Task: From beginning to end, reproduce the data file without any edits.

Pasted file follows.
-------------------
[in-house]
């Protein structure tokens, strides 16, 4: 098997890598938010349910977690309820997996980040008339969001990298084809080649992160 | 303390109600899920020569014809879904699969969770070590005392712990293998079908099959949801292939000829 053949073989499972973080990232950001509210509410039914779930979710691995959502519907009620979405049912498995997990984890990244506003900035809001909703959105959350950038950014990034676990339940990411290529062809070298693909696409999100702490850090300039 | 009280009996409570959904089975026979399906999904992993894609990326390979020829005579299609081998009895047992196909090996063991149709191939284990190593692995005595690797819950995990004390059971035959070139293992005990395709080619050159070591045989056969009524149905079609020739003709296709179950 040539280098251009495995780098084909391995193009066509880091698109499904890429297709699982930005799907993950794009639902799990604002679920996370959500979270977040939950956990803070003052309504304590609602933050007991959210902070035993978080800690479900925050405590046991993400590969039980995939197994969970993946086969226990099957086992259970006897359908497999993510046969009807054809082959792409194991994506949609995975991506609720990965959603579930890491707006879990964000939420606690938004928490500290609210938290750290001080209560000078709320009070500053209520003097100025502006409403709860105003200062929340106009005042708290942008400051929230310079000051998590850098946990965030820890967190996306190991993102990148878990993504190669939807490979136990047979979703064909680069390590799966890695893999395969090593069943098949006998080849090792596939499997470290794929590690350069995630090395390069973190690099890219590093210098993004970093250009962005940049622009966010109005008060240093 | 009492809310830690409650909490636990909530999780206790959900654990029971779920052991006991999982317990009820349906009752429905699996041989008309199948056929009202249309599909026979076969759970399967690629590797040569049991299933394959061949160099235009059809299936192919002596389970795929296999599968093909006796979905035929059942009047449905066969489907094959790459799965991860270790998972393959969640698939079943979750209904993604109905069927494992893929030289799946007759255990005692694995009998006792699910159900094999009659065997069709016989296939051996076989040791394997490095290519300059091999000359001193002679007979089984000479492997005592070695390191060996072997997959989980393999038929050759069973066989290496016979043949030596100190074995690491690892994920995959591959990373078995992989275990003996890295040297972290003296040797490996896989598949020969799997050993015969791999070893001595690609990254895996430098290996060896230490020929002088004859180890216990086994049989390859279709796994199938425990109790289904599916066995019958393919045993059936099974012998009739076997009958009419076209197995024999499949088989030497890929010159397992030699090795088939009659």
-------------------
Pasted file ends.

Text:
[in-house]
């Protein structure tokens, strides 16, 4: 098997890598938010349910977690309820997996980040008339969001990298084809080649992160 | 303390109600899920020569014809879904699969969770070590005392712990293998079908099959949801292939000829 053949073989499972973080990232950001509210509410039914779930979710691995959502519907009620979405049912498995997990984890990244506003900035809001909703959105959350950038950014990034676990339940990411290529062809070298693909696409999100702490850090300039 | 009280009996409570959904089975026979399906999904992993894609990326390979020829005579299609081998009895047992196909090996063991149709191939284990190593692995005595690797819950995990004390059971035959070139293992005990395709080619050159070591045989056969009524149905079609020739003709296709179950 040539280098251009495995780098084909391995193009066509880091698109499904890429297709699982930005799907993950794009639902799990604002679920996370959500979270977040939950956990803070003052309504304590609602933050007991959210902070035993978080800690479900925050405590046991993400590969039980995939197994969970993946086969226990099957086992259970006897359908497999993510046969009807054809082959792409194991994506949609995975991506609720990965959603579930890491707006879990964000939420606690938004928490500290609210938290750290001080209560000078709320009070500053209520003097100025502006409403709860105003200062929340106009005042708290942008400051929230310079000051998590850098946990965030820890967190996306190991993102990148878990993504190669939807490979136990047979979703064909680069390590799966890695893999395969090593069943098949006998080849090792596939499997470290794929590690350069995630090395390069973190690099890219590093210098993004970093250009962005940049622009966010109005008060240093 | 009492809310830690409650909490636990909530999780206790959900654990029971779920052991006991999982317990009820349906009752429905699996041989008309199948056929009202249309599909026979076969759970399967690629590797040569049991299933394959061949160099235009059809299936192919002596389970795929296999599968093909006796979905035929059942009047449905066969489907094959790459799965991860270790998972393959969640698939079943979750209904993604109905069927494992893929030289799946007759255990005692694995009998006792699910159900094999009659065997069709016989296939051996076989040791394997490095290519300059091999000359001193002679007979089984000479492997005592070695390191060996072997997959989980393999038929050759069973066989290496016979043949030596100190074995690491690892994920995959591959990373078995992989275990003996890295040297972290003296040797490996896989598949020969799997050993015969791999070893001595690609990254895996430098290996060896230490020929002088004859180890216990086994049989390859279709796994199938425990109790289904599916066995019958393919045993059936099974012998009739076997009958009419076209197995024999499949088989030497890929010159397992030699090795088939009659």